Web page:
4. Giving Yourself X Months to Become “DevOps Compliant”
Are you looking for a crystal ball that can tell you when you’ll finish with your DevOps initiative? That would be Ferrari-style sexy. You could, in fact, reach the point of doing several deployments per day, being always ready to deliver. That sounds next-level sexy, especially to top-level management. But the ambition to finally have “arrived,” as far as DevOps is concerned, is fool’s gold. This should be something that you constantly improve upon. What if suddenly, for some reason, you’re not delivering quickly, securely, and reliably? Your process might need to change.
Are you going to stop working on new features? I’d hope not. You should take a more conservative approach initially, but as you progress, know there’s always an opportunity to improve. The architecture will evolve, features will be removed, technology will need to be upgraded, etc. So as the Agile Manifesto says, you should always respond to change over following a plan. Don’t expect that you’ll need X time to be DevOps. It’s a continuous improvement process.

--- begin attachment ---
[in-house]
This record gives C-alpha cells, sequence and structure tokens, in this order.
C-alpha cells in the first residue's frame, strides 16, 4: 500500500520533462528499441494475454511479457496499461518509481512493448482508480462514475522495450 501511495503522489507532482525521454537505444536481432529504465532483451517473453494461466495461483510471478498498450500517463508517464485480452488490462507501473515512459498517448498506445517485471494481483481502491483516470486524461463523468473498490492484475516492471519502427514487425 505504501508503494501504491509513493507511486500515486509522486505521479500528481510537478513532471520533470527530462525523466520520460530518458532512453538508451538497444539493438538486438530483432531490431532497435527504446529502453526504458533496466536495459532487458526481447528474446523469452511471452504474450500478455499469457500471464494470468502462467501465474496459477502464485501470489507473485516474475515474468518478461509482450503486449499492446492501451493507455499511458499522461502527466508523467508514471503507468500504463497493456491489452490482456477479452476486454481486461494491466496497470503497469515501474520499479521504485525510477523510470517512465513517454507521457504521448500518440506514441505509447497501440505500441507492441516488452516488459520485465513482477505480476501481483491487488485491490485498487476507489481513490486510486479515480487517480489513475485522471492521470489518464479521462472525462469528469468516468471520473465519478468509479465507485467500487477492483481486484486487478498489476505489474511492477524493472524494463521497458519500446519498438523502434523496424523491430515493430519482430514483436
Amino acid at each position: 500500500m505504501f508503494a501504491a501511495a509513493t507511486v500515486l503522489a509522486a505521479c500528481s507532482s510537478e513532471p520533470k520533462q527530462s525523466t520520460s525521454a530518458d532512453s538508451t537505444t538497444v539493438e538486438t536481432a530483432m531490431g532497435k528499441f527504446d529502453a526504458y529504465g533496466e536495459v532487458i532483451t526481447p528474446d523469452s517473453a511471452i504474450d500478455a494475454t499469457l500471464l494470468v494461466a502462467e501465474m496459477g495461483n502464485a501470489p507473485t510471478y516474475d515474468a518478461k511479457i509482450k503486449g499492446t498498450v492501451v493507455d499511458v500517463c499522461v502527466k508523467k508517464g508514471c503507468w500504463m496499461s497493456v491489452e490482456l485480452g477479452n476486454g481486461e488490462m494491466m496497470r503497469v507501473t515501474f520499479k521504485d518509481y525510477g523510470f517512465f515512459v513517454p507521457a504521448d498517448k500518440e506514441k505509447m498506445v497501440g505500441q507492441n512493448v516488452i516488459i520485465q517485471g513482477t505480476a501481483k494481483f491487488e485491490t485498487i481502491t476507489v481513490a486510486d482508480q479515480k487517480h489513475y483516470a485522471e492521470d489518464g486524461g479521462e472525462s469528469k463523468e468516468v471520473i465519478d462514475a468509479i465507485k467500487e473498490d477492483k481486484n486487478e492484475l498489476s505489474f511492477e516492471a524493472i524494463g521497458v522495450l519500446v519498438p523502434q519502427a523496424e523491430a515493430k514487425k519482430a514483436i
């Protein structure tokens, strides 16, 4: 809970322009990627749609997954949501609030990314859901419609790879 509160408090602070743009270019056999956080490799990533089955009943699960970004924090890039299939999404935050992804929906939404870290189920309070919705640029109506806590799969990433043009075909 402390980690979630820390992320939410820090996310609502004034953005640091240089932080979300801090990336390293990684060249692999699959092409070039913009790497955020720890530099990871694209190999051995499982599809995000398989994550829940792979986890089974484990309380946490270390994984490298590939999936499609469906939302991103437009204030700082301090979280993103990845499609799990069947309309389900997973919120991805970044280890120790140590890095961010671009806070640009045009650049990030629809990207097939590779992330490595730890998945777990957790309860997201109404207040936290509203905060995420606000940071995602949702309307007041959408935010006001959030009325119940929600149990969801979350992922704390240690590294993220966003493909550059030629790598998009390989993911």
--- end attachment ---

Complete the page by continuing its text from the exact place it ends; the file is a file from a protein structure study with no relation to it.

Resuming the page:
What Worked for Others Might Not Work for You
In conclusion, your own DevOps path might be easy. Or it might make you suffer a bit. But just as organizations are different, cultures and processes can be different—even in the same industry. So why bother with sexy-but-useless rules that not only may not apply to you but also might hold you back? Just keep learning from others, taking what you think will work for you, and then trying things out. Pinky and the Brain were trying to take over the world every night, and they never did it.
It’s important you’re aware that DevOps trends that are sexy but useless exist. But here’s some things that will help you.
- Remove silos instead of adding more of them.
- Know you don’t need a certain tool or technology to provide value to your customers. Some will make your life easier and will improve productivity, but they alone won’t solve all your problems.
- Make sure every person in your organization knows how they are providing value. Doing so will reduce complaints about lack of access.
- And most importantly, know that it’s helpful to take the approach of always improving in small batches.
Experiment, adjust, and don’t forget to enjoy the journey.
This post was written by Christian Meléndez. Christian is a technologist that started as a software developer and has more recently become a cloud architect focused on implementing continuous delivery pipelines with applications in several flavors, including .NET, Node.js, and Java, often using Docker containers.